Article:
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MS Treatment: How Is Effectiveness Measured?

Updated on December 30, 2021
Medically reviewed by
Evelyn O. Berman, M.D.
Article written by
Ryan Chiu, M.D.

  • Doctors measure the effectiveness of disease-modifying therapies (DMTs) in multiple sclerosis (MS) by looking at imaging scans, lab test results, disability assessments, and relapse rates.
  • People with MS can ensure their DMT’s effectiveness is assessed accurately by sticking with their treatment plan and reporting all symptoms and side effects to their doctors.

Although DMTs are proven to slow disease processes in MS, they do not necessarily address the MS symptoms you might be feeling. This can be frustrating for those living with MS. You may have wondered whether your DMT is working and whether it’s time to switch treatments.

It can be helpful to learn how neurologists track the effectiveness of MS medications. There are also steps you can take to make sure your doctor has the most complete information about whether your treatment is working.

How Do Doctors Track Treatment Effectiveness?

There are three main ways doctors monitor how well an MS treatment is working. Their recommendations on whether to continue or switch medications are mainly based on:

  1. Scan results and lab tests that measure disease progression
  2. The frequency of MS relapses (also called disease flares or MS episodes)
  3. Whether and how disability progresses

Imaging Scans and Lab Tests

MS is a progressive disease involving lesions in the central nervous system (the brain and spinal cord). Lesions are areas of damage where nerve cells lose their natural insulation, known as myelin, in a process called demyelination. When these lesions form or grow, they are often accompanied by flares of symptoms ranging from muscle weakness and numbness to cognitive difficulties and spasticity. Lesions can be seen on MRI scans, using an injected contrast dye called gadolinium.

An MRI scan of the brain is often used to help diagnose MS for the first time. Initial scans provide a baseline measure of disease burden — how your MS looked at diagnosis, before beginning a DMT. During follow-up appointments, MRI scans may be repeated to assess how your MS is progressing and how well your current treatments appear to be working.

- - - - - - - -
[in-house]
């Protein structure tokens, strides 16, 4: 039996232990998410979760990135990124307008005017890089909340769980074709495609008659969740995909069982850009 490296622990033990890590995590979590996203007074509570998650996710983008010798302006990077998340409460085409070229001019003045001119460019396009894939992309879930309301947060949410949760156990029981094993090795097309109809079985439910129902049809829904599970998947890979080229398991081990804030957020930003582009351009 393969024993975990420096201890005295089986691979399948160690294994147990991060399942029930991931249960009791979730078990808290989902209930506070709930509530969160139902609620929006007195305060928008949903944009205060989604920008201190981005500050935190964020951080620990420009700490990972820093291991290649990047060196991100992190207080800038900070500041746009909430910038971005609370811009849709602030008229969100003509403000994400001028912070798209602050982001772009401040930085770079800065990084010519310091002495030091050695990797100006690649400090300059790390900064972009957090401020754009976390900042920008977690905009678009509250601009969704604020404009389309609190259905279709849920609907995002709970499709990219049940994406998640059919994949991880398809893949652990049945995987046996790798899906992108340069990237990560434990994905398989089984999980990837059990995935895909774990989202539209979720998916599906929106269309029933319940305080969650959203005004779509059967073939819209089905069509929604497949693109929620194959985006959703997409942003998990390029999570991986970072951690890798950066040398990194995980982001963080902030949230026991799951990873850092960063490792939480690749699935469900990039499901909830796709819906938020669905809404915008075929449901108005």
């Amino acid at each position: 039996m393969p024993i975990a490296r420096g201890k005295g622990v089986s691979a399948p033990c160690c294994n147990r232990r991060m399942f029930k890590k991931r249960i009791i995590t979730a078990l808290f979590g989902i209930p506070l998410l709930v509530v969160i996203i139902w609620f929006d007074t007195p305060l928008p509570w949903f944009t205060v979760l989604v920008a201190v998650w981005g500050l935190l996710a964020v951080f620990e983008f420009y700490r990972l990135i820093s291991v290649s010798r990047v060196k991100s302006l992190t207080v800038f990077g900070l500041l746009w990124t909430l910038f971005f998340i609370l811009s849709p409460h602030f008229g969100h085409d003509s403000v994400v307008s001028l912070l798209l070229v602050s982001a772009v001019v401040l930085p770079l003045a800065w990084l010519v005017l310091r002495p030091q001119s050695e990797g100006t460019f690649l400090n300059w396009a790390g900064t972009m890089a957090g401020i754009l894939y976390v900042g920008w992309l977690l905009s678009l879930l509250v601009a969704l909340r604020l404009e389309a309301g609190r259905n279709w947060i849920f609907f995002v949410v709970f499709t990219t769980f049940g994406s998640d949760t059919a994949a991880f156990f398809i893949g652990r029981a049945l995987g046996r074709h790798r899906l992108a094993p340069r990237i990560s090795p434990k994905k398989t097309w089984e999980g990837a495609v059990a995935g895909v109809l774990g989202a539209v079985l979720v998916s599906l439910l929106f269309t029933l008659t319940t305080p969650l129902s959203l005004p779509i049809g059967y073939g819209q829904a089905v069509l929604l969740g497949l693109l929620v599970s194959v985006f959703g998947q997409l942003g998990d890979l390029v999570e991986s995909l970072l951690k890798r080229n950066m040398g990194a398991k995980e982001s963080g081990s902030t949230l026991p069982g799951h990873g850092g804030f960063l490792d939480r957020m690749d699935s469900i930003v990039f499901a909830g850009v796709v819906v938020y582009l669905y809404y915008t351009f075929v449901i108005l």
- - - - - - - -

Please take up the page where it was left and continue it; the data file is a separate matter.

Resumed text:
Relapses

For people with relapsing-remitting MS (RRMS), the frequency of relapses on their current treatment — compared to before they started DMT treatment — is another key sign of the medication’s effectiveness. Neurologists look at your rate of relapse when determining whether or not your current treatment plan is working.

How well you recover from relapses and flares is another sign of the effectiveness of MS treatment. While many people with MS will eventually transition from having RRMS to secondary progressive MS, the goal is always complete recovery from a relapse without any major symptoms that linger afterward.

Disability Progression

The last of the three main measures of disease activity doctors use are scales that track disability due to MS. Disability scales work in conjunction with regular physical exams, which often involve other tests, like a 25-foot walk test. Disability scales are standardized, meaning that the scales and scoring criteria are the same for everyone with MS — regardless of individual characteristics or demographics. One of the most common scales used today is the Expanded Disability Status Scale, or EDSS.